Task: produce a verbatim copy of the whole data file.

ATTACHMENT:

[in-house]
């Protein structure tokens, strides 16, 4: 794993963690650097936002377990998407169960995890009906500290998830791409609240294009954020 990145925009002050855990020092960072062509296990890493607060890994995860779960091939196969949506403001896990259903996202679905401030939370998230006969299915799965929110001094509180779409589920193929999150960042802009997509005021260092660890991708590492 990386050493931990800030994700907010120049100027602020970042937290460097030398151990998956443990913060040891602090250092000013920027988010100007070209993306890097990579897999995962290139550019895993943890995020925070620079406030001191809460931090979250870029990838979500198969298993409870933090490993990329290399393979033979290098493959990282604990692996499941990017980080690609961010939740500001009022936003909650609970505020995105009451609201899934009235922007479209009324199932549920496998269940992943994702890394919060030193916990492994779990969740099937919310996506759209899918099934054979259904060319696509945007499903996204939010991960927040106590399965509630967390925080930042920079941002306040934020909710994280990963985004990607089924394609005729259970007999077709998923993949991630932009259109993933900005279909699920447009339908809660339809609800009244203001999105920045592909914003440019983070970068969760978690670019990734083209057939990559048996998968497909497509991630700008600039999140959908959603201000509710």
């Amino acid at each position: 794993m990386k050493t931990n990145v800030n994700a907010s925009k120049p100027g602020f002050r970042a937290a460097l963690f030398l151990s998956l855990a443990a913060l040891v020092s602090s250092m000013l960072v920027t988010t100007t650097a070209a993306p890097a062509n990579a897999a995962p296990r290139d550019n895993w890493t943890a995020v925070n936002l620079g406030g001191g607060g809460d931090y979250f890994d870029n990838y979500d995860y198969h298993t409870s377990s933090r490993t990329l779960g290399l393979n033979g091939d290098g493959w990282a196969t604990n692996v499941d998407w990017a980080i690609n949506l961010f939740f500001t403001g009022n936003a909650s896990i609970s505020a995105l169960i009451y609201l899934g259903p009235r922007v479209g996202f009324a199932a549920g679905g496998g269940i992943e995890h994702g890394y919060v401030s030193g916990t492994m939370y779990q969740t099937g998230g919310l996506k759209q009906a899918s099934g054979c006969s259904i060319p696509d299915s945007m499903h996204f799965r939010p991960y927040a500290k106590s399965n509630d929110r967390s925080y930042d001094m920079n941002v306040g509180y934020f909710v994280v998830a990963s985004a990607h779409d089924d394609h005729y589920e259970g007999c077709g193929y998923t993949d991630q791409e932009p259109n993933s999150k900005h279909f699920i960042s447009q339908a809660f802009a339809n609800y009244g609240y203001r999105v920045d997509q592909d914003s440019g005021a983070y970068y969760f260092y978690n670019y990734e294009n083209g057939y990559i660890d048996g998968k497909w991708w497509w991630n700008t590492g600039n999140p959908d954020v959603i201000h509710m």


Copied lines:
[in-house]
């Protein structure tokens, strides 16, 4: 794993963690650097936002377990998407169960995890009906500290998830791409609240294009954020 990145925009002050855990020092960072062509296990890493607060890994995860779960091939196969949506403001896990259903996202679905401030939370998230006969299915799965929110001094509180779409589920193929999150960042802009997509005021260092660890991708590492 990386050493931990800030994700907010120049100027602020970042937290460097030398151990998956443990913060040891602090250092000013920027988010100007070209993306890097990579897999995962290139550019895993943890995020925070620079406030001191809460931090979250870029990838979500198969298993409870933090490993990329290399393979033979290098493959990282604990692996499941990017980080690609961010939740500001009022936003909650609970505020995105009451609201899934009235922007479209009324199932549920496998269940992943994702890394919060030193916990492994779990969740099937919310996506759209899918099934054979259904060319696509945007499903996204939010991960927040106590399965509630967390925080930042920079941002306040934020909710994280990963985004990607089924394609005729259970007999077709998923993949991630932009259109993933900005279909699920447009339908809660339809609800009244203001999105920045592909914003440019983070970068969760978690670019990734083209057939990559048996998968497909497509991630700008600039999140959908959603201000509710």
């Amino acid at each position: 794993m990386k050493t931990n990145v800030n994700a907010s925009k120049p100027g602020f002050r970042a937290a460097l963690f030398l151990s998956l855990a443990a913060l040891v020092s602090s250092m000013l960072v920027t988010t100007t650097a070209a993306p890097a062509n990579a897999a995962p296990r290139d550019n895993w890493t943890a995020v925070n936002l620079g406030g001191g607060g809460d931090y979250f890994d870029n990838y979500d995860y198969h298993t409870s377990s933090r490993t990329l779960g290399l393979n033979g091939d290098g493959w990282a196969t604990n692996v499941d998407w990017a980080i690609n949506l961010f939740f500001t403001g009022n936003a909650s896990i609970s505020a995105l169960i009451y609201l899934g259903p009235r922007v479209g996202f009324a199932a549920g679905g496998g269940i992943e995890h994702g890394y919060v401030s030193g916990t492994m939370y779990q969740t099937g998230g919310l996506k759209q009906a899918s099934g054979c006969s259904i060319p696509d299915s945007m499903h996204f799965r939010p991960y927040a500290k106590s399965n509630d929110r967390s925080y930042d001094m920079n941002v306040g509180y934020f909710v994280v998830a990963s985004a990607h779409d089924d394609h005729y589920e259970g007999c077709g193929y998923t993949d991630q791409e932009p259109n993933s999150k900005h279909f699920i960042s447009q339908a809660f802009a339809n609800y009244g609240y203001r999105v920045d997509q592909d914003s440019g005021a983070y970068y969760f260092y978690n670019y990734e294009n083209g057939y990559i660890d048996g998968k497909w991708w497509w991630n700008t590492g600039n999140p959908d954020v959603i201000h509710m």